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15 December 2007

Biscuits is an art form...

I can't make biscuits. I can eat them every day, but I can't make them to save me. I know all the best restaurants within 40 miles to get biscuits. The only one close enough for a daily visit has a problem with consistency. Some days, they're perfect. Some days burnt black. More often lately, they're a bit flat and dense. We affectionately call them hockey pucks. Some days, they're half done and you can taste the ingredients. Doughballs. Occasionally, they have more of a cornbread flavour, which isn't a bad thing, actually, but they make me crave greens.

Years ago, when I lived in DeLand, I never passed up an opportunity to visit Hunter's family restaurant. Miss June made the best biscuits! How I wish I'd asked her to teach me. Though I'm not at all sure one can be taught to make good biscuits. Oh, we can learn what to do and do everything exactly as our teacher, but how many of us can create a masterpiece worthy of the name 'BISCUIT'?

Miss June is gone now and Hunter's is too far even for a day trip. If I ever again find someone with her talent, I'm going to make a point of asking for lessons. Who knows? I might just be a latent Grandma Moses. 8-}


Moultrie Creek said...

I CAN make biscuits - thanks to Pillsbury's frozen buttermilk biscuits. They are not as good a Grandma's, but they're the closest I've found.

I remember my grandmother making biscuits - and not measuring a thing. I imagine after 50+ years of making biscuits every day it becomes instinctual (is there such a word?).

Floridacracker said...

I was going to suggest the same brand Moultrie Creek did. They are excellent as is some brand in a red and white bag that I can't recall right now.

Grandma Moses could paint and bake?!

Cathy S. said...

Mary B's biscuits in the frozen section at the grocery store, made in Bagdad, Florida. Those taste just like grandma made and are even better if you cook them in a iron skillet.

Suze said...

Best biscuits I've ever had were at Dillard's in Dillard, GA. If you've never been there, it is in the GA mountains and is a bed and breakfast/restaurant that serves traditional Southern food and veggies grown on the premises. There is no menu - everyone gets the same thing depending on whether it is breakfast, lunch or dinner. The waitress just brings out plates of 4 types of Southern cooked meats and tons of bowls of vegetables, biscuits and gravy. I drool just thinking about it.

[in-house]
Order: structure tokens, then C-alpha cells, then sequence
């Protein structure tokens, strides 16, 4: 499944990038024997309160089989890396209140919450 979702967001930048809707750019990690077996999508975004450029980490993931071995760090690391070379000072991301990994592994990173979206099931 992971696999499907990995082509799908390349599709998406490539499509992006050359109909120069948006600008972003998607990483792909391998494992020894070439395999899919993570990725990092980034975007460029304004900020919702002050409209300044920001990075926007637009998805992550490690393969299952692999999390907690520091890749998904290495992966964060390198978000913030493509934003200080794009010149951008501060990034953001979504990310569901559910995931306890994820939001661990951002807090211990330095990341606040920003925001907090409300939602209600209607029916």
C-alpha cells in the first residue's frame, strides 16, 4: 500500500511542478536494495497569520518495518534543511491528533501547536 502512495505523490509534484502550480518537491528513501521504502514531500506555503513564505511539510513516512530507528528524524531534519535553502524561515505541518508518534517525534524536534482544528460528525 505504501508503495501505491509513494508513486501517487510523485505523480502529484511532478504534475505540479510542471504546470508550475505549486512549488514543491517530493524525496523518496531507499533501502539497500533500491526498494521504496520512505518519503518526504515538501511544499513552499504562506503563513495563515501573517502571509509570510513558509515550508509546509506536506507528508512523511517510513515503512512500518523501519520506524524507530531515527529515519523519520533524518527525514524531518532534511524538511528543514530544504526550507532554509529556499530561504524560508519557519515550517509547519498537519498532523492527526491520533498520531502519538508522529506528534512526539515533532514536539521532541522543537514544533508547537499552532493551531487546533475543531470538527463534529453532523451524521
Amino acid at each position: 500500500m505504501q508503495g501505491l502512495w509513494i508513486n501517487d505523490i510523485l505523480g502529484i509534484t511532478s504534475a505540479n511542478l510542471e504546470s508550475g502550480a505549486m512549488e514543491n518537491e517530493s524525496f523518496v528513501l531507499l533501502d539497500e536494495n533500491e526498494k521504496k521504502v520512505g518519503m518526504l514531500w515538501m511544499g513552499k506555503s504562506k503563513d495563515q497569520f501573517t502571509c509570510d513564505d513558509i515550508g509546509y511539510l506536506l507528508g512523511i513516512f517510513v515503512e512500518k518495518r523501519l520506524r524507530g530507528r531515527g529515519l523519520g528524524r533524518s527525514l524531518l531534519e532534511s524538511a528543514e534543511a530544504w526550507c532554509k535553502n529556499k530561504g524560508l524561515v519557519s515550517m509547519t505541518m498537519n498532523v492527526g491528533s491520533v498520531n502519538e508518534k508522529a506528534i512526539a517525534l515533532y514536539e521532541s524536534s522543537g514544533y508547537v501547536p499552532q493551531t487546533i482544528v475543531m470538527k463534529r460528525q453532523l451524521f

I've tried to make my own biscuits, but they always turn out like hockey pucks. My husband can make biscuits, but the kitchen afterwards looks like the flour container blew up. I like the idea of Mary B's - I'll look for them....

Steve said...

I love good homemade biscuits. My mom has always made about the best I know, but in every church where I have been appointed, there have been one or two cooks who really did it well, too.

The secret of most good cooking is to not be intimidated by the ingredients or the process, and I'm a decent cook with good instincts in the kitchen. But successful biscuits elude me. Congratulations to those who have the knack.

Bev said...

My grandmother still makes the best biscuits known to man. She's in her early 90's now. I can't duplicate her success, but mine are edible.

If you're near Ft. Myers, I'm sure she'd be honored to teach you.

7th generation also.... :-)

Anonymous said...

I can't make them from 'scratch' either, but I can tell you a secret that will make everyone think you've discovered the old fashioned method of tasty, light, fluffy biscuits!! Run to Sam's Club and purchase their buttermilk biscuit mix in the large gold box (I think maybe it's a Betty Crocker or something like that?) It is the same mix many of these restaurants use (including those awesome ones at Red Lobster). You just add water and either drop them from a spoon or make a dryer mix and cut with a biscuit cutter. Brush with a little melted butter....oh, to die for! The Red Lobster version just requires adding some grated cheese and garlic powder, then pouring melted butter/garlic powder over the top when they are almost done. Not kidding...they are super good!

Meems said...

sophie: do i dare say i make a pretty mean biscuit? my grandmother and my mother taught me and it's not as intimidating as you might think. I don't have a recipe written down but i would be happy to share what i know with you ... maybe when you come down this way for epiphany?

Anonymous said...

I have a number of different ways to make biscuits, but the easiest is simply this:
To White Lily self-rising flour (it is finer than regular flour)add heavy whipping cream until you get the desired consistancy. Roll or pat out to 3/4" and cut using biscuit cutter or lid of cooking-spray can which has been dipped in flour.
Bake at 450 degrees F on lightly greased pan or cast iron griddle. These biscuits are very soft and fine-grained. Yummy!